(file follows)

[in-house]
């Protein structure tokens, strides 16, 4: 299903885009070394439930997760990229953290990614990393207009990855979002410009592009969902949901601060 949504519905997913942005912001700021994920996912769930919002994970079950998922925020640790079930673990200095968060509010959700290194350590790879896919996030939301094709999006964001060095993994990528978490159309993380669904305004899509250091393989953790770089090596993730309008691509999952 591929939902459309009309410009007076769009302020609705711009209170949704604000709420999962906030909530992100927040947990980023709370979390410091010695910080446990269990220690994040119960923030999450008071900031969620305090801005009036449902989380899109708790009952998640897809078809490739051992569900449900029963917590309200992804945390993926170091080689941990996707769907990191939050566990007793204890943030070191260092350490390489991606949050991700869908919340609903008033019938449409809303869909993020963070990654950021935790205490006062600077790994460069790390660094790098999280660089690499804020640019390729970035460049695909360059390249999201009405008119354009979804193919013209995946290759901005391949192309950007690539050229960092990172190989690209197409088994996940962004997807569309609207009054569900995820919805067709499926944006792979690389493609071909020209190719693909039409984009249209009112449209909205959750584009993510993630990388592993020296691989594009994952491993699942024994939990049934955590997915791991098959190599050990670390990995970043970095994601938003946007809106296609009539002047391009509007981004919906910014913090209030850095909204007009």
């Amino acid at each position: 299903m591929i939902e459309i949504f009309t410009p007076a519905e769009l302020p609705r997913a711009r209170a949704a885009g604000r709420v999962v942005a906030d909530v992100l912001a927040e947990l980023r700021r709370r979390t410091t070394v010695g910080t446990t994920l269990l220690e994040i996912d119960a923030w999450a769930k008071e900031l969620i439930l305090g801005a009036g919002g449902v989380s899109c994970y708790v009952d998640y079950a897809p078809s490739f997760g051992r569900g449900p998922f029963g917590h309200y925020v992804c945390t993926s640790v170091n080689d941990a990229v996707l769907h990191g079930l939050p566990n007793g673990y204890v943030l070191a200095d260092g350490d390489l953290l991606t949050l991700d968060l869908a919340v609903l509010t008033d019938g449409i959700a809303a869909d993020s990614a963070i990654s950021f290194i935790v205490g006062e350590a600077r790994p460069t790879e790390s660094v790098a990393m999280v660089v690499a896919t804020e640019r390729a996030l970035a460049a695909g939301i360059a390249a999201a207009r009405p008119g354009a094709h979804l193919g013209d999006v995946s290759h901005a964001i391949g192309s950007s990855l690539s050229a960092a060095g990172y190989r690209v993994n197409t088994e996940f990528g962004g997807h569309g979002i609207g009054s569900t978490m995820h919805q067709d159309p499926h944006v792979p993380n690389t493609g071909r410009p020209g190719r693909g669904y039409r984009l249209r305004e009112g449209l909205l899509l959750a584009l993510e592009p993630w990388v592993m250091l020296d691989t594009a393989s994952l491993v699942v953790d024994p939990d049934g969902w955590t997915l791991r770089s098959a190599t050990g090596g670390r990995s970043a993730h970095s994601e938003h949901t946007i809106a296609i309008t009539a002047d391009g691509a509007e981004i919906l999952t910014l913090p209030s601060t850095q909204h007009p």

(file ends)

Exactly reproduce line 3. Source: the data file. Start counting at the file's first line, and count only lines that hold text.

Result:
């Amino acid at each position: 299903m591929i939902e459309i949504f009309t410009p007076a519905e769009l302020p609705r997913a711009r209170a949704a885009g604000r709420v999962v942005a906030d909530v992100l912001a927040e947990l980023r700021r709370r979390t410091t070394v010695g910080t446990t994920l269990l220690e994040i996912d119960a923030w999450a769930k008071e900031l969620i439930l305090g801005a009036g919002g449902v989380s899109c994970y708790v009952d998640y079950a897809p078809s490739f997760g051992r569900g449900p998922f029963g917590h309200y925020v992804c945390t993926s640790v170091n080689d941990a990229v996707l769907h990191g079930l939050p566990n007793g673990y204890v943030l070191a200095d260092g350490d390489l953290l991606t949050l991700d968060l869908a919340v609903l509010t008033d019938g449409i959700a809303a869909d993020s990614a963070i990654s950021f290194i935790v205490g006062e350590a600077r790994p460069t790879e790390s660094v790098a990393m999280v660089v690499a896919t804020e640019r390729a996030l970035a460049a695909g939301i360059a390249a999201a207009r009405p008119g354009a094709h979804l193919g013209d999006v995946s290759h901005a964001i391949g192309s950007s990855l690539s050229a960092a060095g990172y190989r690209v993994n197409t088994e996940f990528g962004g997807h569309g979002i609207g009054s569900t978490m995820h919805q067709d159309p499926h944006v792979p993380n690389t493609g071909r410009p020209g190719r693909g669904y039409r984009l249209r305004e009112g449209l909205l899509l959750a584009l993510e592009p993630w990388v592993m250091l020296d691989t594009a393989s994952l491993v699942v953790d024994p939990d049934g969902w955590t997915l791991r770089s098959a190599t050990g090596g670390r990995s970043a993730h970095s994601e938003h949901t946007i809106a296609i309008t009539a002047d391009g691509a509007e981004i919906l999952t910014l913090p209030s601060t850095q909204h007009p």